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Posts Tagged ‘candles’

On Sunday in San Juan Guelavía for the Feria del Carrizo in the municipal plaza, the sounds of a procession drew me next door to the church.

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A procession!  I’m not sure if the occasion had anything to to with patron saint, San Juan Bautista.  However, what I do know is that I love being surprised and delighted by Oaxaca — a place I am proud to now call home.

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Last night, just about this time, a posada through the calles of Teotitlán del Valle was arriving at the home where Mary and Joseph would find shelter for the night.  Each night, images of Mary and Joseph wander the streets looking for refuge.  The posadas began on December 15 and will last through December 24, la última posada, and the arrival of Jesus.

Women arriving at the home where Mary & Joseph spent the previous night.

Women and men arrive at the home where Mary and Joseph had spent the previous night.

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Prayers are said in front of the images of Mary and Joseph and then women line up on one side and men on the other, as the procession begins.

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There is a band.  Actually, there are two bands.  The first, at the front of the procession, plays a dirge-like tune and the second, back near the statues of Mary and Joseph, plays marching music (think, John Philip Sousa).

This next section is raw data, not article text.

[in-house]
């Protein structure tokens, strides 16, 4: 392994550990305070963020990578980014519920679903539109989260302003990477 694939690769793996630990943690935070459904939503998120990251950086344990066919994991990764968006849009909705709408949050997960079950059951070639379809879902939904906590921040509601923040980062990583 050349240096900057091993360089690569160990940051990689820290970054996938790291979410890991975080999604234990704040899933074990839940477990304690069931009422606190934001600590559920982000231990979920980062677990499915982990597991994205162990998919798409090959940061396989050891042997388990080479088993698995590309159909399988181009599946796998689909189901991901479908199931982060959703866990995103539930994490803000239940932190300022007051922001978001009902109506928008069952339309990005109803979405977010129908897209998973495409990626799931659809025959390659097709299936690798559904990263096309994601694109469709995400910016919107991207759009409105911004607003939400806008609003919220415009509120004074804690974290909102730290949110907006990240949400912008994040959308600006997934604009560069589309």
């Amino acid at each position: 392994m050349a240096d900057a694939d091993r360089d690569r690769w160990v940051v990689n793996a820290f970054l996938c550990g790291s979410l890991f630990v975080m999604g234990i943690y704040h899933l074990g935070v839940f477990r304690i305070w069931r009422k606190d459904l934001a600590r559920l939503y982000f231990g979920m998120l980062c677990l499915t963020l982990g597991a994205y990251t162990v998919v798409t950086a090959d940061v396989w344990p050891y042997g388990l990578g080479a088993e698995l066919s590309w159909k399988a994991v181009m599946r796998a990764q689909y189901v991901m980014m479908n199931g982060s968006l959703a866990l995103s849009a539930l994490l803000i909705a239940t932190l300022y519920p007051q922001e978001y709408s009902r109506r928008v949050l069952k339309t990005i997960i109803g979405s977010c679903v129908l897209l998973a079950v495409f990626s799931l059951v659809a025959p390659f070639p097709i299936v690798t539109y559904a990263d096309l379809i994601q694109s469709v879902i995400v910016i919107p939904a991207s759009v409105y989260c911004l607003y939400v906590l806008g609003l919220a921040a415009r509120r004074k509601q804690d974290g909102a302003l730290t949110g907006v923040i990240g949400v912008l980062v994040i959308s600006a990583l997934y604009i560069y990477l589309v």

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Naturally, there are fireworks.  These are the pyrotechnic guys, waiting to lead the parade.

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Mary and Joseph en route.  Please note, they are carried by young, and from what I was told, unmarried women.

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Primarily lit by elaborate beeswax velas labradas (carved candles), the procession wound its way through Teotitlán del Valle.

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Through the uneven cobblestone streets, young and old walked for over two hours.  It was massive and it seemed as if the entire village was either in the parade or watching.

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Eventually, we arrived at the home where Mary and Joseph would be given refuge for this night.  There was no mistaking this was the destination — it was lit up like a Christmas tree.

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Inside, there was more religious ritual, but outside, there were sparklers!

(ps)  If anyone has any tips for taking photos of nighttime processions of people under challenging lighting conditions, please feel free to offer your suggestions.  Muchisimas gracias.

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I’m looking at the beautiful faces of the children from Wednesday’s The kids are all right post and my heart is breaking for the children of Connecticut and the world — that they are the innocent victims of a planet consumed with violence.

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A candle in the Templo de la Preciosa Sangre de Cristo, Teotitlán del Valle.

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